The right-wing fanatic who is accused of the murder of Jo Cox MP has opted not to give evidence nor to call any witnesses in his defence. The jury will be directed by the judge as to how to deal with this.

He is of course perfectly entitled to remain silent, just as the jury is perfectly entitled to draw the inferences that it finds proper from his decision. In times past courts sometimes had to decide whether the accused was 'mute of Malice' or 'mute by Visitation of God'.

This is a situation that I have only faced a few times in court. We gravely retired to consider, and I took the bench carefully through the decision making process as if we were assessing a real defence. We then took great care to prepare our reasons for our blindingly obvious decision, reading them out slowly and carefully before handing them down to the Clerk for the file. It all felt a bit unreal, but it is in odd cases such as these that everything has to be done just so.

Guilty it was then, to no one's great surprise.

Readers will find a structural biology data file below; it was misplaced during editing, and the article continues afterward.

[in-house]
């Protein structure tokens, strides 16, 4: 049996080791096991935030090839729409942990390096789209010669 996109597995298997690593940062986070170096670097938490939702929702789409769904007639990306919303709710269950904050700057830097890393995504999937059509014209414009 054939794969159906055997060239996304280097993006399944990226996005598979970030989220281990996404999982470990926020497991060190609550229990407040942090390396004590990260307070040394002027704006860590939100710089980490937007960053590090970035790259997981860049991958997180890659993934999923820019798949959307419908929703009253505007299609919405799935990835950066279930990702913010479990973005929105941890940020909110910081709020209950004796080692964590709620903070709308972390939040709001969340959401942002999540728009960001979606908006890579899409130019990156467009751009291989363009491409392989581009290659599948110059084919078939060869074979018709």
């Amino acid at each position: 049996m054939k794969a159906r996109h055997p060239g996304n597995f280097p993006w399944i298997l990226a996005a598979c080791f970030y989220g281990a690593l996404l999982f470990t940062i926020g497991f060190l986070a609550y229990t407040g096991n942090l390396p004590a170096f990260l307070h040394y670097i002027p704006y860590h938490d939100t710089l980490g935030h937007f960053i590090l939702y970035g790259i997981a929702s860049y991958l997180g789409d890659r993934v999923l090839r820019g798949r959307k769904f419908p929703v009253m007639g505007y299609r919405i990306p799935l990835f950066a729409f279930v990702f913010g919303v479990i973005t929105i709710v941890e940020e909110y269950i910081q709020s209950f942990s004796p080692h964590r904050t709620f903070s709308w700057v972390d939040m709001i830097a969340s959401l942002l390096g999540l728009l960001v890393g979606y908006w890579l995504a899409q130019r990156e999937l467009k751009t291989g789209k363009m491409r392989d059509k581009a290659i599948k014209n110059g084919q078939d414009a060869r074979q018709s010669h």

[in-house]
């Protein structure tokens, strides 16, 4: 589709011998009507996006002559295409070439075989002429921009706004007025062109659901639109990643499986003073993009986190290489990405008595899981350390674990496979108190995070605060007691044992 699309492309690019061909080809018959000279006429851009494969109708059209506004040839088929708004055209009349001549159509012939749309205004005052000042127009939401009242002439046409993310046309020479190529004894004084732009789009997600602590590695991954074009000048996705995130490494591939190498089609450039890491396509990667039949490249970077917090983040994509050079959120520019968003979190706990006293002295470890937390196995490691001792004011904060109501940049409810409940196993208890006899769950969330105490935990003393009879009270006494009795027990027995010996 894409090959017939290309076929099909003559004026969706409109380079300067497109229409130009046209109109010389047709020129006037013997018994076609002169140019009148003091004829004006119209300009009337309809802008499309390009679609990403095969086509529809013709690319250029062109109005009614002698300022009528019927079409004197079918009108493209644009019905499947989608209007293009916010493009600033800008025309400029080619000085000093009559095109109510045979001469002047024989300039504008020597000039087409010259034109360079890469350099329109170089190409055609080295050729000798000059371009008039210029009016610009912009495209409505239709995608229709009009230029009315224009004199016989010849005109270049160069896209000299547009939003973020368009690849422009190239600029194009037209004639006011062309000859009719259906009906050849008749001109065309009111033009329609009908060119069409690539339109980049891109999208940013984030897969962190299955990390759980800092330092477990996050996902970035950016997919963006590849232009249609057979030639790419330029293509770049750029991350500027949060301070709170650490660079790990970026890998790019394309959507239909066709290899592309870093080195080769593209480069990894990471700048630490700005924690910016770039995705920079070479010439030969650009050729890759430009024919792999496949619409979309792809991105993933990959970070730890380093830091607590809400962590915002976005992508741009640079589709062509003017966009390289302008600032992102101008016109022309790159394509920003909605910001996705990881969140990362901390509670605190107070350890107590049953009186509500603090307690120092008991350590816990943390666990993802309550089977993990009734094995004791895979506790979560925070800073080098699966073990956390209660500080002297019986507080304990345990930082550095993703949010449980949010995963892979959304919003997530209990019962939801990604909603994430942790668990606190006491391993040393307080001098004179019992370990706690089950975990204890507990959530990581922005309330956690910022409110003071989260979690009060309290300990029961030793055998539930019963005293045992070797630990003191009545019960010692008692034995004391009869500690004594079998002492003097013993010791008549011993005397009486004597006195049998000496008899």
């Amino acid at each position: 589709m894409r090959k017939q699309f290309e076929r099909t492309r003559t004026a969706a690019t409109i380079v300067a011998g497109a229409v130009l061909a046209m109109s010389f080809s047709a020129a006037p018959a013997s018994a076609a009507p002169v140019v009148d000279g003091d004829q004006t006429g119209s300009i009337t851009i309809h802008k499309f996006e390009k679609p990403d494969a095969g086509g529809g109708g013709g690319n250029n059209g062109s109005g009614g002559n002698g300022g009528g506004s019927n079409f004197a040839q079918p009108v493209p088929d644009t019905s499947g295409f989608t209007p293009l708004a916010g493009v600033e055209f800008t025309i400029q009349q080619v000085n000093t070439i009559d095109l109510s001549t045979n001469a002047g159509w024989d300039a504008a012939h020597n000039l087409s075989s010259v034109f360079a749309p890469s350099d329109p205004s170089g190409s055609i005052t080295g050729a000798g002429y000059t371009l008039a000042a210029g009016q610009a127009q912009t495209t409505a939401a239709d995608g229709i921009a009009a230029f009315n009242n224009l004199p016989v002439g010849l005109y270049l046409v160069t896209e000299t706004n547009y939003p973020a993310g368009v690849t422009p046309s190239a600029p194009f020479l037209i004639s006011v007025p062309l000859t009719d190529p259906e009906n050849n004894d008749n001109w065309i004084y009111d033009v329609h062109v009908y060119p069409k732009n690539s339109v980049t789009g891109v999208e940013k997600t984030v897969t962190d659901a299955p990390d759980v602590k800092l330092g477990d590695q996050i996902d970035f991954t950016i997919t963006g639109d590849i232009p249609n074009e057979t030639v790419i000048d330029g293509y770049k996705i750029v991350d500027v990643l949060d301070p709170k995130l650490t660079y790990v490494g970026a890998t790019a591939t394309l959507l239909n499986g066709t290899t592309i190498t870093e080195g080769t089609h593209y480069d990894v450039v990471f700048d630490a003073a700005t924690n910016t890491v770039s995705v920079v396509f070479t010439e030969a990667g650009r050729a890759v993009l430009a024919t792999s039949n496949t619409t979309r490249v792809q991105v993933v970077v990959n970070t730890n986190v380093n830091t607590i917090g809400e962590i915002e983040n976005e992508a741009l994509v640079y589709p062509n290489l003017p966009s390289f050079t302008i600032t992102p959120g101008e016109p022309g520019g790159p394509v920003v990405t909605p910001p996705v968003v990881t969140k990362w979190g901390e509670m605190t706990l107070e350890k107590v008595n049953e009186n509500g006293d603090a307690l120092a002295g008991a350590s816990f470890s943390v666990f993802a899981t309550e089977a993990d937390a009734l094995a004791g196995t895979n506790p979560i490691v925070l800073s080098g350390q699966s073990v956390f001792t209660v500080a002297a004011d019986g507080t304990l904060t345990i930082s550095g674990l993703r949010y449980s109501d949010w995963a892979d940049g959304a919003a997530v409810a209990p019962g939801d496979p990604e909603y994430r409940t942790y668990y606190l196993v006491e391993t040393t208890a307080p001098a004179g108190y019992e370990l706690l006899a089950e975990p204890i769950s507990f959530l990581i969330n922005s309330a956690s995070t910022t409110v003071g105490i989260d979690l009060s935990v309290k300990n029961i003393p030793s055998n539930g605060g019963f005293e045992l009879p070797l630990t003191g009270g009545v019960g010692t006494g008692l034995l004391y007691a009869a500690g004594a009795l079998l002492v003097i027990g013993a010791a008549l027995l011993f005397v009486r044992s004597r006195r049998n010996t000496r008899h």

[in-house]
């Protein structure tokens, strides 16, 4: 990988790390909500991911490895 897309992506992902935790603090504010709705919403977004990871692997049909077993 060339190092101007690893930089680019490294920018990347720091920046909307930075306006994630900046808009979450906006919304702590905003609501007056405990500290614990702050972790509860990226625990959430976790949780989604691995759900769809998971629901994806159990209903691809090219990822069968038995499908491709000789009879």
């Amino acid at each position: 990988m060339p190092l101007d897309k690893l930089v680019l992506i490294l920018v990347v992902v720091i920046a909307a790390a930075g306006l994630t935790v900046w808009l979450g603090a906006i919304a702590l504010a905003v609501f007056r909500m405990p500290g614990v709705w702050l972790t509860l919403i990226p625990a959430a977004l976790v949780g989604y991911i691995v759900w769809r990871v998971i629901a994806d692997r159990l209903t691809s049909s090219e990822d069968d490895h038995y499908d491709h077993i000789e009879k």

Joined Up?

According to the news on my radio today there are calls to make the wearing of military decorations that have not been legitimately earned punishable by imprisonment and/or a fine. Of course we must treat our old soldiers with dignity and respect their awards, but is this really a sensible use of the scarce and costly prison system?

Since I joined the Bench in 1985 the prison population has soared to its current 85,000 or so. Posing as a decorated old soldier is more sad than evil, and there is no tangible victim involved. Expose the perpetrators in their local paper for the pathetic poseurs that they are, but prison? No.